The input of chemicals to the valve head 22 is provided by a conduit 30 which connects to a three way valve 31. The three way valve 31 interconnects the conduit 30 to either (1) a supply tank 32, (2) to a graduated metering glass 33, or (3) to both the tank 32 and glass 33. Suffice it to say for now, the amounts of chemical injected from the supply tank 32 through the valve housing 22 to the injection head 17 are a function of the distance that the rod 27 reciprocates. Movement of the rod 27, in turn, is a function of the reciprocation of the piston rod 20 which is controlled by the rate of fluid flow passing through the motor from the inlet 13 of the outlet 16.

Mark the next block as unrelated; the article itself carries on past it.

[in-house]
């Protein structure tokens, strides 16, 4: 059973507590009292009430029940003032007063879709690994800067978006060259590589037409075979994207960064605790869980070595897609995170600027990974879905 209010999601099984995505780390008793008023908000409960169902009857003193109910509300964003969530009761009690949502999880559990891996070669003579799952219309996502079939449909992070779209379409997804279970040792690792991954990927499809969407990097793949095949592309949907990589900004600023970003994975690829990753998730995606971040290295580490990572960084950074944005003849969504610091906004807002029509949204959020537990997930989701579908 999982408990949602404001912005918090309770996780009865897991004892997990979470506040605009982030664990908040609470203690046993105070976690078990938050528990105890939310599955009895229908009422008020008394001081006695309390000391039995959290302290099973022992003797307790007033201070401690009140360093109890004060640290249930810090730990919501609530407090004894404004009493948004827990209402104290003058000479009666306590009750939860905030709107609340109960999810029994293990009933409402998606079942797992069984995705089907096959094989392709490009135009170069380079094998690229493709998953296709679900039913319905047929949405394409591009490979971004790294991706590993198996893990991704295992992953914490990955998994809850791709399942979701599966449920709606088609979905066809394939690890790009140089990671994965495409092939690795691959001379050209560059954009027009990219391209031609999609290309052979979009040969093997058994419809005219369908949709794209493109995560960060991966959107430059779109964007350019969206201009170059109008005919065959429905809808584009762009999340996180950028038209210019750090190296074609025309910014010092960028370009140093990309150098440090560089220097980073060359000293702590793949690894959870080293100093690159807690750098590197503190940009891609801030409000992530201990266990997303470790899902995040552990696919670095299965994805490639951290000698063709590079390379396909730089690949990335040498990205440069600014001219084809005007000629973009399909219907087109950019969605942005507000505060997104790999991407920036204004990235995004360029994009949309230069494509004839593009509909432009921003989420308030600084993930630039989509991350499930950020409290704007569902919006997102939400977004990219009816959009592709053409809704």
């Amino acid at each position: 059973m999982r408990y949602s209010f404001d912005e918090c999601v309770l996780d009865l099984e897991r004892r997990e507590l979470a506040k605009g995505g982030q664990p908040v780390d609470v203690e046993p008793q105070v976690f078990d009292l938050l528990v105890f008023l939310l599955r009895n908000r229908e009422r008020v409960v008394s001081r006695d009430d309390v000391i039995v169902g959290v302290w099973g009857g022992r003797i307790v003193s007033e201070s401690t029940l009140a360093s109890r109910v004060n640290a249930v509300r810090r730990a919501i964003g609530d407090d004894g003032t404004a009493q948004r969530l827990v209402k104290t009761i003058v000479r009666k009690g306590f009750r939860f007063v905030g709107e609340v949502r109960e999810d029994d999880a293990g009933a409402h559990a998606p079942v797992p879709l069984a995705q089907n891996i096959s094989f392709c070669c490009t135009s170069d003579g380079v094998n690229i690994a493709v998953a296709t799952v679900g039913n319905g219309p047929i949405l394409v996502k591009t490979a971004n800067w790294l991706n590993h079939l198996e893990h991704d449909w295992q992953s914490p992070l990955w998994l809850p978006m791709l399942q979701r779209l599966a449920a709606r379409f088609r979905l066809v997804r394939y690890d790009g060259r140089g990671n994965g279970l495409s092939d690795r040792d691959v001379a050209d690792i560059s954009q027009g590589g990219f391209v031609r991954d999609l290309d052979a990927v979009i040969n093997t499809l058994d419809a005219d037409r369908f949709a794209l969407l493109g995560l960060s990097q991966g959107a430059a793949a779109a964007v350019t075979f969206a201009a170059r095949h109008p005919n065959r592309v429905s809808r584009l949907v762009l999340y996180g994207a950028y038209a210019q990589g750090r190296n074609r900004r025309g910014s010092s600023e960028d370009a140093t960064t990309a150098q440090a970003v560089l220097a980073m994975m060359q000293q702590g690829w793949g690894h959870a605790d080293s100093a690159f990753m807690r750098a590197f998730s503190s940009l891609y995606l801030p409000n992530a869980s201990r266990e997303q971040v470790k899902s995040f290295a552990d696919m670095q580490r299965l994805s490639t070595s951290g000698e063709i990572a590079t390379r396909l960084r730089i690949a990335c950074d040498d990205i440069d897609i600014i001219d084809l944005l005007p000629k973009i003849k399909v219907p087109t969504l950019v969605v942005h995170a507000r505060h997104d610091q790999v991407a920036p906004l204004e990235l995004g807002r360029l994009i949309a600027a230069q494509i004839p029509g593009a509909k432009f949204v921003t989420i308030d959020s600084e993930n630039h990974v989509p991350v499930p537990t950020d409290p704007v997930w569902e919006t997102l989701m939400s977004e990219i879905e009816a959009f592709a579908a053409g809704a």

Referring now to FIG. 2, the hydraulic drive motor 10 is illustrated in cross section. In FIG. 2, the inlet pipe 13 which receives a liquid input from a supply or source of water is connected to the valve head 11 which is a cylindrically shaped block member. At diametrically opposed locations in the block member 11 are enclosed recesses 35 and 36. The recess 35 has the conduit opening for the passageway 14 in line with the input conduit 13 and the recess 36 has the passage passage 15 in line with the output conduit 16. Similarly, in the valve head 12 there are diametrically opposed recesses 37 and 38. The recess 37 is coupled to the conduit 14 and the recess 38 is coupled to the passageway 15. The recesses 35 and 37 contain input valves designated as V.sub.1 and V.sub.2 while the recesses 36 and 38 contain output valves designated as V.sub.3 and V.sub.4. In each of the recesses 35 through 38 there is a valve seat 40, 41, 42 and 43. A valve closure member 44, 45, 46 and 47 is provided for each of the valve seats which respectively cooperate with corresponding valve seats for closing off the opening through a valve seat when a valve closure member is seated on a valve seat. The valve closure members 44 and 45 are interconnected by a valve shaft 49 while the valve members 46 and 47 are interconnected by a valve shaft 50. The valve shafts supported for reciprocation by bushings 49a, 49b and 50a, 50b so that the valve shafts can control the opening and closing of the valves. The shafts operate to alternately open an input valve in one valve head and an output valve in the other valve head. Spring members 53 are provided in each of the recesses 35, 36, 37 and 38 and the spring members 53 act upon the ends of the valve seats 44, 45, 46 and 47 to assist movement of the valve closure members between open and closed positions with respect to valve seats. In the position of the valves illustrated in FIG. 2, water being applied through the input conduit 13 enters through the valve seat of the open valve to a cylindrical piston chamber 54 and acts upon a piston 55 which is slidably and sealingly received within a piston cylinder 56. The other side of the piston 55 forms a piston chamber 57 which has access through an open valve in the valve head 12 to the conduit 15. The valves V.sub.1 and V.sub.2 control the input of fluid to the piston 55 from the input conduit 13 while the valves V.sub.3 and V.sub.4 control the output from the cylinder to the output conduit 16.